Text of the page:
The primary purpose of this project is to develop a platform capable of running large ensembles of simulations with a suite of models, to handle the complex and voluminous generated datasets, to facilitate the evaluation and validation of the models and the use of higher resolution models. The goal is to help model development, to facilitate and reinforce the French contribution to demanding and highly visible project like CMIP and CORDEX (Coordinated Regional Climate Downscaling Experiment).

The platform will be built on ongoing efforts to homogenize and to unify generic elements of the French climate models. So as to unify and homogenize platform's components a dedicated communication bus will be implemented. The French community has adopted a flexible approach to climate modelling based on “families” of models within which a suite of configurations addressing different aspects of our scientific guiding questions are defined. The model families may differ in various ways: resolution, vertical extent, horizontal domain (e.g. global or regional), active parameterization, complexity (e.g. atmosphere-only, coupled atmosphere-ocean, carbon cycle, ocean biogeochemistry, etc. ), etc… But the different members of one family must share the same basic physical properties and any changes in their configuration must be limited to those required to address specific scientific questions. Such imbrications of model families and configurations pose considerable challenges that we propose to address in CONVERGENCE.

The U.S. NRC Panel Report “A National Strategy for Advancing Climate Modelling” identifies the challenge we plan to address as an urgent priority. This view is shared by DOE, NOAA, NASA, EC FP7, WMO, and other agencies (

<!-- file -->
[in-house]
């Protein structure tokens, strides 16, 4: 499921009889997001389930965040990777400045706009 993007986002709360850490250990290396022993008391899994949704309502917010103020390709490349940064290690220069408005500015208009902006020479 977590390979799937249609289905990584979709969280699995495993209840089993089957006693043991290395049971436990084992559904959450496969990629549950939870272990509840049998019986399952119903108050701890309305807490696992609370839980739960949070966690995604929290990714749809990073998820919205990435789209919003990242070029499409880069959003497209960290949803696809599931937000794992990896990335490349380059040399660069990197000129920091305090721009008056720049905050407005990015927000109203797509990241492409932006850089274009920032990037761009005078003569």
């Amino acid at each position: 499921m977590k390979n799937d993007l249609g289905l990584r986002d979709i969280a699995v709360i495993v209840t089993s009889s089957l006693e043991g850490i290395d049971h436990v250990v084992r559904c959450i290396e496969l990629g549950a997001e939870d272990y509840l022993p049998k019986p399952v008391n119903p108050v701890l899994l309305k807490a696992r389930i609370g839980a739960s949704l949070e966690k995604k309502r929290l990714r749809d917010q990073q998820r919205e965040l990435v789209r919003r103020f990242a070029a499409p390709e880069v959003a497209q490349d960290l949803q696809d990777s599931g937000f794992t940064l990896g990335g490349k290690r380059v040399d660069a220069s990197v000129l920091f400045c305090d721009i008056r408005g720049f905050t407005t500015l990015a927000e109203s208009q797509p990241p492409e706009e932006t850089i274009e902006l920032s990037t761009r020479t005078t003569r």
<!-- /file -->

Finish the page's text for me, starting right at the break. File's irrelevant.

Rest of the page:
Increasing computational capabilities is mandatory in climate modelling to achieve higher spatial and temporal resolution, better physical process representation, explicit modelling of more biogeochemical processes, longer runs and larger ensembles. Adequate strategies and software environments integrated into specialised platforms are absolutely mandatory to sustain the development of the next generation of French climate models and the analysis of climate simulations as we are entering the Big Data era and facing the Exascale horizon.

The new comprehensive software platform will be built on ongoing efforts to homogenise and unify generic elements of the French ESMs software environment. These elements include data structure definition and IO, code coupling and interpolation, as well as runtime and pre/post-processing environments. Because it will provide the fabric through which we connect our models to state-of-the-art HPC systems, the development of a comprehensive platform demands expertise in HPC and informatics that cuts across the individual partners and the broader HPC community. Our next generation platform will be based on modern and open practices in software engineering, and will be readily usable by climate scientists. The ability to vary the configuration and the resolution of the model, to perform large ensembles of runs, to provide a precise evaluation and validation of the model will constitute a unique framework to help model development. It will provide a considerable support to the French community for his contribution to demanding and highly visible climate project like CMIP.


Several international projects currently running or recently ended address part of those issues and CONVERGENCE partners contributed to them. Also, due to his multidisciplinary nature, CONVERGENCE is one of the very few initiative to date in such a position to fill gaps in our ability to effectively use the models we develop, to analyse their outputs and associated observations, and ultimately to answer guiding scientific questions.

Earth System Grid Federation (ESGF) is a group of archive service providers and software developers, developing and deploying a robust, distributed data and computation platform using open source software.

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